JAKARTA: Indonesia’s economy is forecast to expand at the fastest pace in five years as higher tax revenue allows President Joko Widodo to trim the budget deficit while ramping up spending on building roads, bridges and seaports.
South-East Asia’s largest economy may grow 5.4% next year, the highest rate since 2013, Widodo, known as Jokowi, said in an address to the parliament yesterday that outlined spending priorities as well as key assumptions and risks for the economy in 2018.
Government expenditure is forecast to increase 5% to 2,204.4 trillion rupiah (US$165bil) next year.
While Indonesia’s economy has been growing at about 5%, it remains well short of the 7% target set by Jokowi when he came to power almost three years ago.
The government is also grappling with a persistent fiscal shortfall and rising debt at a time when the president is seeking to fund a US$350bil infrastructure agenda.
Tax revenue is projected to increase 9.3% to 1,609.4 trillion rupiah next year, leaving a budget deficit of 325.9 trillion rupiah, or 2.19% of the gross domestic product.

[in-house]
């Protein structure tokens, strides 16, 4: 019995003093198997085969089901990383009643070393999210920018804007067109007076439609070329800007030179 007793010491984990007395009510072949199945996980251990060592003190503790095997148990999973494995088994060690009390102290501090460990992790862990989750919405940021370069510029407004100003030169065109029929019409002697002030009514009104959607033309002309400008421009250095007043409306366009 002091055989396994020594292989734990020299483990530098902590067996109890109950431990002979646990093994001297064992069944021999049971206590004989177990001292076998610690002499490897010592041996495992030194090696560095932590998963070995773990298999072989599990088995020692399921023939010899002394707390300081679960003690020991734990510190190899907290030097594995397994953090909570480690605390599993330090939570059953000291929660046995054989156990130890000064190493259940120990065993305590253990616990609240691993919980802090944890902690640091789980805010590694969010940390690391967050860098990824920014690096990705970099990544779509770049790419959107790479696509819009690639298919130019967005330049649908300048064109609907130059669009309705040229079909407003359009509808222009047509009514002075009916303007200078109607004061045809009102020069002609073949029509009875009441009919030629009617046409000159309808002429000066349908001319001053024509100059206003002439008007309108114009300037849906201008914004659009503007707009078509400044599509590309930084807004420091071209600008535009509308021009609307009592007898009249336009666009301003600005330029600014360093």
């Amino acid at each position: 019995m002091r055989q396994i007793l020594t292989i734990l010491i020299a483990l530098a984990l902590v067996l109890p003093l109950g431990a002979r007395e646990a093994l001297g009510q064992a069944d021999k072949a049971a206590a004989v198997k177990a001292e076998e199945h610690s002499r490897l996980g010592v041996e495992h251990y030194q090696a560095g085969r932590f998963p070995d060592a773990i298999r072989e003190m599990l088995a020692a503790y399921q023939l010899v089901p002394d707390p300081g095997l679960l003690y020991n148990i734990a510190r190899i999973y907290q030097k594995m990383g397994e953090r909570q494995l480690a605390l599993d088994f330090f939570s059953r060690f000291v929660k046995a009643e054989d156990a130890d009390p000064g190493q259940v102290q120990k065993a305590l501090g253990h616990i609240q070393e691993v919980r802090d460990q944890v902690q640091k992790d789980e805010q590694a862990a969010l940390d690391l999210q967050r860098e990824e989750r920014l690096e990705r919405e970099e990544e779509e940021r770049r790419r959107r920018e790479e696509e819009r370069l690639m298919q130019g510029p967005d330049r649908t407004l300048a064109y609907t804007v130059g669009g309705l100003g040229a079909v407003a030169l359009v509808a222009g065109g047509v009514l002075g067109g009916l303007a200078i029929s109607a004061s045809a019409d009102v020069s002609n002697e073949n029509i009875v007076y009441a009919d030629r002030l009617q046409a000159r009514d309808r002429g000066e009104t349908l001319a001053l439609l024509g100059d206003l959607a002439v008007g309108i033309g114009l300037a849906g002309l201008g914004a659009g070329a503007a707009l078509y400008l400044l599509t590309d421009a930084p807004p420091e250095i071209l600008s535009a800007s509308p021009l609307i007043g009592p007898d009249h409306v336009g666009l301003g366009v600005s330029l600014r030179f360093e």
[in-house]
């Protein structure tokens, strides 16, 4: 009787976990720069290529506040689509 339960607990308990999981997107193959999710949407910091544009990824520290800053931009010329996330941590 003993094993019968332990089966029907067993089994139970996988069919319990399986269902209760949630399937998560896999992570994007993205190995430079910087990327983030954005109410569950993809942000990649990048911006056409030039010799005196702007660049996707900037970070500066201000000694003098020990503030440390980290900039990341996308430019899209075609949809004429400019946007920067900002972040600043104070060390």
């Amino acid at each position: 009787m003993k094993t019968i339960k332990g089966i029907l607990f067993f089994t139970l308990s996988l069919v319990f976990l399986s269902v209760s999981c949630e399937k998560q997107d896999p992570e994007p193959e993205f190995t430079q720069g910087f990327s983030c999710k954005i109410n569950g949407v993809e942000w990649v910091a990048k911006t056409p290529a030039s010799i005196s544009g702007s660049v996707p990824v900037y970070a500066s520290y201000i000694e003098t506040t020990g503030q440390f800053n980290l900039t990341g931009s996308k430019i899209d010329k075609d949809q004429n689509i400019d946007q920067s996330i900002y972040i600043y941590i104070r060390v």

That represents a significant improvement on the 2.92% estimated this year, a mark just short of a legal limit of 3%.
The revenue and spending targets for next year may turn out to be more aggressive than they appear as the government is likely to undershoot its 2017 goals, according to Gundy Cahyadi, an economist at DBS Holdings Ltd in Singapore.
“Overall, we see a slight upward bias in the fiscal deficit next year, as compared to the 2.2% target,” Cahyadi said in an e-mail.
“We continue to regard Indonesia’s fiscal position as a strength and we are not worried about the fiscal deficit at this juncture.” — Bloomberg
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